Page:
Games for Adults and Children. Archaeological Finds of Games and Toys in Ancient Riga. 13th–18th centuries

The exhibition displays the oldest game accessories found in Riga, which relate to the beginnings of the medieval city in the 13th century, as well as the game elements used in the entertainment and learning of practical skills by children and adults of Riga until the 18th century. The exhibition of the museum’s archaeological collection is located in the museum exposition “Riga as part of Livonia”. 13.-16. century.”.

Since ancient times, humans had been familiar with games, playthings and pastimes. These seemingly simple and trivial activities have coexisted with significant historical processes and events. The fact that gaming traditions easily crossed barriers of time, distance, language, politics and religion allowed them to spread around the world. Games as entertainment and recreational activities were suitable for nearly everyone, regardless of social background, gender or age. It was possible to play either in small closed groups or at mass events, in private as well as public spaces.

It is believed that a large part of the games known in medieval Europe originated in ancient cultures – Egypt, Mesopotamia, India and elsewhere, this tradition being just inherited and passed on in the Middle Ages. Many ancient games or their variants have survived to this day.

There are few direct references in the written sources about the entertainments of Riga residents in the Middle Ages and early modern times. The main evidence of their favourite games proving that the ancient inhabitants of Riga were no exception in medieval and early modern Europe comes from archaeological findings. The oldest game accessories found in Riga refer to the beginnings of the medieval city in the 13th century, and they continued to be relevant in the following centuries.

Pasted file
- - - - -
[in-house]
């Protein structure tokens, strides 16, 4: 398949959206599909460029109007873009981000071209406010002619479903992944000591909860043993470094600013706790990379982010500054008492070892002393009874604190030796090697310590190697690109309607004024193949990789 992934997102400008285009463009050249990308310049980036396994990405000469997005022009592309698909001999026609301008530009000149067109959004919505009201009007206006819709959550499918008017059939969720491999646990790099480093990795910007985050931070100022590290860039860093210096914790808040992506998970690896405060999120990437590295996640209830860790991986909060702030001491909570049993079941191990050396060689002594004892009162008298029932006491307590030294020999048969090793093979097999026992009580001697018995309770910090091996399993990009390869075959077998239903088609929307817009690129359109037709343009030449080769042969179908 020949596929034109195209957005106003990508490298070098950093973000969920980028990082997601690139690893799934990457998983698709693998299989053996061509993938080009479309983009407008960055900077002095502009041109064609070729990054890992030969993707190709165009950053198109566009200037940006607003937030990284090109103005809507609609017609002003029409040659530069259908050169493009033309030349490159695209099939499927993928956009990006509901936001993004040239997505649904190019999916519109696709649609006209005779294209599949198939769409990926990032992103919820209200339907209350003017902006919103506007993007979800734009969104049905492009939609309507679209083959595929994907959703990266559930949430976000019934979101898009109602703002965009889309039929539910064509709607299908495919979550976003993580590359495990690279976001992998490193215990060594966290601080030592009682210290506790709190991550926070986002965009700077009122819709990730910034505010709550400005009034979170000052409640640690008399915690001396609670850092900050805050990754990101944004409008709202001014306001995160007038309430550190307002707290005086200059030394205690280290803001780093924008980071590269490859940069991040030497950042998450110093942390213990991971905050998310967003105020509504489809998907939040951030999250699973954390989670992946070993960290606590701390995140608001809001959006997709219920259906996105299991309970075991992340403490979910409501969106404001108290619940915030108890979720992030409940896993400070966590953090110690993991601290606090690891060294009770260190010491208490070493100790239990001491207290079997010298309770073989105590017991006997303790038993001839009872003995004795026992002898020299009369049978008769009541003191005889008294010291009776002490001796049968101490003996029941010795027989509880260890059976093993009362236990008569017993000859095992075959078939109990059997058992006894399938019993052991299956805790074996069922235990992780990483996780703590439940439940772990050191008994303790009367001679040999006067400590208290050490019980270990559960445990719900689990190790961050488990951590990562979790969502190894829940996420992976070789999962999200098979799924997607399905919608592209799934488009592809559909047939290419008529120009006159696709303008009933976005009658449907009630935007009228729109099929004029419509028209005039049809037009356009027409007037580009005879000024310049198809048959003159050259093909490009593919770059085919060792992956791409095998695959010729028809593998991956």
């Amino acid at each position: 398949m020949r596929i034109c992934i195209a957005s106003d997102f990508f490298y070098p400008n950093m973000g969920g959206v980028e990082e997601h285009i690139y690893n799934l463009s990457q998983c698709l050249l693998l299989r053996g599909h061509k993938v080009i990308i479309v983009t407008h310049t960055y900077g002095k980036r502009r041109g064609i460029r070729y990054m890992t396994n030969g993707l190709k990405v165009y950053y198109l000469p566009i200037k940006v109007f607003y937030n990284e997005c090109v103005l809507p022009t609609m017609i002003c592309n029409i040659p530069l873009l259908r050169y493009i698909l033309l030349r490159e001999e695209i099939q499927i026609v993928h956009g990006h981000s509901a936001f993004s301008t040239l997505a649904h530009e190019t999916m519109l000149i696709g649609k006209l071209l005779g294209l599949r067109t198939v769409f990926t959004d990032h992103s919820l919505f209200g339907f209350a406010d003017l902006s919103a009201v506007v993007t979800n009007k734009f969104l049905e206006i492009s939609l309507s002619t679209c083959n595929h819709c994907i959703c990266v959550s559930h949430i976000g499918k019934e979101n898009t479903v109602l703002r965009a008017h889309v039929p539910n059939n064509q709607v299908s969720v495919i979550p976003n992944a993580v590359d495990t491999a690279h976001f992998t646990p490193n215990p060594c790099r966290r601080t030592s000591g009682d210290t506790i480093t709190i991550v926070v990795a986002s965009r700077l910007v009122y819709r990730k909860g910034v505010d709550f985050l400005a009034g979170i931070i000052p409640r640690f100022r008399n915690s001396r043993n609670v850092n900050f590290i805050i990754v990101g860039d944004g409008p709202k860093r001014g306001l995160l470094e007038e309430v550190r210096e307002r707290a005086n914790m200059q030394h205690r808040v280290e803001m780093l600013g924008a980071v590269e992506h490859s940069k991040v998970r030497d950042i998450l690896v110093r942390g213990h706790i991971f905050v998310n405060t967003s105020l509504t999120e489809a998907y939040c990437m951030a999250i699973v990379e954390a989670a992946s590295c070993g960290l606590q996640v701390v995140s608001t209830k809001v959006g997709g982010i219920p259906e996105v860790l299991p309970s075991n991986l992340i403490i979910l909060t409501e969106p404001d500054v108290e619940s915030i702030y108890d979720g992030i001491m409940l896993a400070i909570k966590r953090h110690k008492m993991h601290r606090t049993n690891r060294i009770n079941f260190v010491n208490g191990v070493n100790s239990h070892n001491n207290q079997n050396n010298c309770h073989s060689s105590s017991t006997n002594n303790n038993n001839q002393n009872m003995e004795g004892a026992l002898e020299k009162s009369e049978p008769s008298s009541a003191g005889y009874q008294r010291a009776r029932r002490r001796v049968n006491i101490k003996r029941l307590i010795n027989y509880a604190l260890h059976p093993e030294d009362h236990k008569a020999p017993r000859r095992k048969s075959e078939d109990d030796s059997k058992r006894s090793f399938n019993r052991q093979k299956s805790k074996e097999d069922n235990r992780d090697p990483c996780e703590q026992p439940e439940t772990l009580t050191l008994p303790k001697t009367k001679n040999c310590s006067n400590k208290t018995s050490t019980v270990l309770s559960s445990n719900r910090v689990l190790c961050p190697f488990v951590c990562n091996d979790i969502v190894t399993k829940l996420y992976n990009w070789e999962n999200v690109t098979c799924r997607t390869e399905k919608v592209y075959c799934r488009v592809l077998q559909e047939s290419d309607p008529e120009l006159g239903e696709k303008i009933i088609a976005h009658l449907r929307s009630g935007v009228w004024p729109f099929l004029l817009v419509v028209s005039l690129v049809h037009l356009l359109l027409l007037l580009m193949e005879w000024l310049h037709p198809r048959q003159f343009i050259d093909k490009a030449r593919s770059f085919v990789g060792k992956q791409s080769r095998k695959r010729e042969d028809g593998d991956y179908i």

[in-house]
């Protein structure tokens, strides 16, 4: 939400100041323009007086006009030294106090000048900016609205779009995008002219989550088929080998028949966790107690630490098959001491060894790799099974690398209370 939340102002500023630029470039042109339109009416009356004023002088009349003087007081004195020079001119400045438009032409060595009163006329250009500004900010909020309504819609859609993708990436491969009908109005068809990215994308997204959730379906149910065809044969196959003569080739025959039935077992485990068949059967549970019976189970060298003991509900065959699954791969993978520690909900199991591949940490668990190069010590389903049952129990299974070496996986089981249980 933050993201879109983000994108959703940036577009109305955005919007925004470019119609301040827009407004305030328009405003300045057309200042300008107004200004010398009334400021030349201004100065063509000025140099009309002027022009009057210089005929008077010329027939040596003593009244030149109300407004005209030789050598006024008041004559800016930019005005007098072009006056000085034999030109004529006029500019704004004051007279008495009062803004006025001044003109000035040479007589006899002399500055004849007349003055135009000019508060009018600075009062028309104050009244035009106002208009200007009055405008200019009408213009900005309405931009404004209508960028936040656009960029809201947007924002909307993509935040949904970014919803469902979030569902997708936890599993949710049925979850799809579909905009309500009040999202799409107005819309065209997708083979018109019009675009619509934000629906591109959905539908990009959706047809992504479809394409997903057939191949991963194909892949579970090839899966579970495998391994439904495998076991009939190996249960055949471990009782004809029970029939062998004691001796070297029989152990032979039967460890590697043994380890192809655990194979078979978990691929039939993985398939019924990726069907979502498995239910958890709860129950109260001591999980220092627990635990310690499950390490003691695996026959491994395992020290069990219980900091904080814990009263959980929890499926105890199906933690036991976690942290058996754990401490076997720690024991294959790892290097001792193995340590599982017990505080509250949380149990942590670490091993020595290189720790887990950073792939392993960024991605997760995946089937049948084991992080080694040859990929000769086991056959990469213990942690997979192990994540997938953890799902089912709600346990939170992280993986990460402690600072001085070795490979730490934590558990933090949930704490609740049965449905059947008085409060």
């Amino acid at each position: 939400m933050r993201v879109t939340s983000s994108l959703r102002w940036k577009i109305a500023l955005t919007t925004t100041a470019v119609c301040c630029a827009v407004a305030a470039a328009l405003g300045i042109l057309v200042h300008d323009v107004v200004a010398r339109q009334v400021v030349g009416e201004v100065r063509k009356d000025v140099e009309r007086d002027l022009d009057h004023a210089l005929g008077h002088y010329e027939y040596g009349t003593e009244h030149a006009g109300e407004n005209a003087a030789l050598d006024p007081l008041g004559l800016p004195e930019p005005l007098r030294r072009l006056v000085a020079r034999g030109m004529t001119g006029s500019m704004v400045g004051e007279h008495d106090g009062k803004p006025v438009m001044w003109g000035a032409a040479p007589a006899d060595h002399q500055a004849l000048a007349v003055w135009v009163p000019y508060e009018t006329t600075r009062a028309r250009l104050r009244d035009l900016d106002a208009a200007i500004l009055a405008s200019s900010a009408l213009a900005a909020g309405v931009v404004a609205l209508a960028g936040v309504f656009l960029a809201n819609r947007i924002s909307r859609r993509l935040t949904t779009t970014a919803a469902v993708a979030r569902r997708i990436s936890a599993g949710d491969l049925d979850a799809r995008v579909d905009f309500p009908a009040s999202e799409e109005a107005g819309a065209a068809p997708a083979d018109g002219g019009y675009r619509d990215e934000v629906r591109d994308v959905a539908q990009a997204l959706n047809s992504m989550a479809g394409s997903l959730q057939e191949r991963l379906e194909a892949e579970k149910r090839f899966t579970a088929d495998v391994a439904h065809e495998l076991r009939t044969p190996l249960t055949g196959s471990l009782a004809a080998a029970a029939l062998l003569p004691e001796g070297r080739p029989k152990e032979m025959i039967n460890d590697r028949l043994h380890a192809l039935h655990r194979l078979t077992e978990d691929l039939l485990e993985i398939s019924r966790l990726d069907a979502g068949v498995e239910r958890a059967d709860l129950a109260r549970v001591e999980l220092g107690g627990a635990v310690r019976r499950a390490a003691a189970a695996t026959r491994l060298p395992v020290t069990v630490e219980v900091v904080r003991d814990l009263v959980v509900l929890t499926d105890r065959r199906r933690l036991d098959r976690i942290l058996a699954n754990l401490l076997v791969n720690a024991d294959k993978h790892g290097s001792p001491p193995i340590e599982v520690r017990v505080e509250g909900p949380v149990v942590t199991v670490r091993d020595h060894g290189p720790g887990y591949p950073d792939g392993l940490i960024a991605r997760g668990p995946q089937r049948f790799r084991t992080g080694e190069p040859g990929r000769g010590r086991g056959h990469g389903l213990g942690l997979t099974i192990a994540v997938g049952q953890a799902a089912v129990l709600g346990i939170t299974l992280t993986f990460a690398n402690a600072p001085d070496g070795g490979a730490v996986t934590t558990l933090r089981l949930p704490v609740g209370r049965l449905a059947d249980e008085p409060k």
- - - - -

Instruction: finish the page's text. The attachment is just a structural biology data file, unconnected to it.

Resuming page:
The entertainment items from the 13th-18th centuries found in the archaeological research in Riga are of three types: accessories of games, toys and musical instruments. The first ones are the most numerous and diverse, representing mostly games of strategy, luck and physical skills. Toys are objects used primarily by children in the process of gaining developmental experience. The discovered musical instruments are simple and primitive sound-producing tools, intended for the performance of folk music.

Although we cannot obtain full information about the games of the ancient Riga people, their rules, children’s games or music in the streets of Riga, archaeological evidence proves that entertainment events constituted an important part of the daily life of the townspeople of the Middle Ages and early modern times and gives a certain idea of the gaming habits.

The exhibition is open until October 1, 2023.